, Volume 137, Issue 2, pp 171–180

The field energetics and water fluxes of free-living wombats (Marsupialia: Vombatidae)



Wombats are large, fossorial, herbivorous marsupials exhibiting physical and behavioural characteristics indicative of extreme energy conservation. Previous energetics studies have been limited to their basal metabolism under laboratory conditions; little is known of the energetics of free-living wombats. We measured seasonal field metabolic rates (FMR) and water fluxes in the three species of free-living wombat using the doubly labelled water technique, to further investigate the extent of energy conservation in the Vombatidae. Measurements were taken during the wet and dry annual extremes of their characteristically harsh environments, which corresponded to seasonal extremes of food and water availability. Seasonal FMRs for all wombat species were lower than that recorded for other marsupials and well below that predicted for herbivorous mammals. Dry-season FMR of Lasiorhinus kreftii was 40% of that predicted for a mammal. Wombats maintained energy balance during the poor season by reducing FMR to about half that of the good season. Water flux rates during the dry season for the arid-adapted Lasiorhinus are amongst the lowest recorded for mammals, being only 25% of that predicted for a similarly sized herbivorous mammal. These low water flux rates enable wombats in semi-arid areas to maintain water balance without drinking. Estimated food and nitrogen intake rates were also low. We conclude that the energetically frugal lifestyle of the Vombatidae is amongst the most extreme for mammals.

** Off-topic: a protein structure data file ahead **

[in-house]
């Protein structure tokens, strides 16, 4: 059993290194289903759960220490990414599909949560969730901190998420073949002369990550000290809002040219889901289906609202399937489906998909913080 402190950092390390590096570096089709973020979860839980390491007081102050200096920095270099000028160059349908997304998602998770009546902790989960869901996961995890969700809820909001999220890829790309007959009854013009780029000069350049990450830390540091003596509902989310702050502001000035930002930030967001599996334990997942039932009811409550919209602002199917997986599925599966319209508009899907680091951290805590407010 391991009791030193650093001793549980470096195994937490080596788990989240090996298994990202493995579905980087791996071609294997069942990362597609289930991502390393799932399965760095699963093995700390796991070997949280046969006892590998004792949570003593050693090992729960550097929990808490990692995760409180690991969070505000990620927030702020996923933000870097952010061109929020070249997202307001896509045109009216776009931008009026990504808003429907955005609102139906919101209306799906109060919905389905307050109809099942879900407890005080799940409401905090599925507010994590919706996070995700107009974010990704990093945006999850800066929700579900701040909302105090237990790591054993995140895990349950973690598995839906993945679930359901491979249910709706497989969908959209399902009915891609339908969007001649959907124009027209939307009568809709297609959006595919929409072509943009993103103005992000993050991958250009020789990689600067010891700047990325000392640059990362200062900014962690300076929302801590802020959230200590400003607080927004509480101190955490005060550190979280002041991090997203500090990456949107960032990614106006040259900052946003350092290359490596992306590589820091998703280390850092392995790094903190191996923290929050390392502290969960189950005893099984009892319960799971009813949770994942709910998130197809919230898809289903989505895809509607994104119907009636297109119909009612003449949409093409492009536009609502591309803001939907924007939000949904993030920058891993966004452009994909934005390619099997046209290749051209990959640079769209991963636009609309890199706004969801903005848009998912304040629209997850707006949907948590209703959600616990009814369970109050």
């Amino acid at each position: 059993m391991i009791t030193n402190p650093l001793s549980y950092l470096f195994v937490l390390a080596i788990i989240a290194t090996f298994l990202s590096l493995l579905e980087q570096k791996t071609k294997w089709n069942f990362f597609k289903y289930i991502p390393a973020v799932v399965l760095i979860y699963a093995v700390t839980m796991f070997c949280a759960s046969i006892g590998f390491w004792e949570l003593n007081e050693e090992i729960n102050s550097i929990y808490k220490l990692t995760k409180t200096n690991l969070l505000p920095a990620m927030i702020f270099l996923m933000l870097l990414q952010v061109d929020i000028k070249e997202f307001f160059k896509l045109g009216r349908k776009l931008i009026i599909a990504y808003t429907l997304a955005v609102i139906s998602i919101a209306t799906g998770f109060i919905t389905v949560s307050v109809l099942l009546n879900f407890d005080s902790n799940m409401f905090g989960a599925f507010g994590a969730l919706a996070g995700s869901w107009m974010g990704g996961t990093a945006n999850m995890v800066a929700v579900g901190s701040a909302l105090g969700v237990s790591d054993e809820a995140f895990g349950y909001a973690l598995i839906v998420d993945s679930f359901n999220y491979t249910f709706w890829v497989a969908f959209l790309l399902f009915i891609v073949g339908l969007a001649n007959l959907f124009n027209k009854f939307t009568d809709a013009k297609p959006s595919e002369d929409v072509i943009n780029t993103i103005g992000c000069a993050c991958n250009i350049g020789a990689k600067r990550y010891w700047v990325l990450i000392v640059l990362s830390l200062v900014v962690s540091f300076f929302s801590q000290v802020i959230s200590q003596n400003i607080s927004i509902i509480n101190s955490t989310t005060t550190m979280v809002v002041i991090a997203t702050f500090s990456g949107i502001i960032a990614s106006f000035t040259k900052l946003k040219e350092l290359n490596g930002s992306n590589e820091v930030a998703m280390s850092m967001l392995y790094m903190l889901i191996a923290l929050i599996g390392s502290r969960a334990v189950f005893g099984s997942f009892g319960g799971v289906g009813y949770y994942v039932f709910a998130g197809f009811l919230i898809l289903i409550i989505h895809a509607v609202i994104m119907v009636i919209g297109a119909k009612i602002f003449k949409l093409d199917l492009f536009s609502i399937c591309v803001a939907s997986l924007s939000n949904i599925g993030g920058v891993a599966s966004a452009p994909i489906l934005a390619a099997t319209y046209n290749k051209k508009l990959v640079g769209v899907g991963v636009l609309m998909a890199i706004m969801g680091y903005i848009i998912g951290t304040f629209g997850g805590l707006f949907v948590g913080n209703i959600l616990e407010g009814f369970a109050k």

Marsupial Lasiorhinus Vombatus Water turnover Metabolic rate 


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Copyright information

© Springer-Verlag 2003

Authors and Affiliations

  1. 1.Ecosystem ManagementUniversity of New EnglandArmidaleAustralia
  2. 2.Department of Environmental BiologyUniversity of AdelaideAdelaideAustralia
  3. 3.Wildlife Research and MonitoringEnvironment ACTLynehamAustralia

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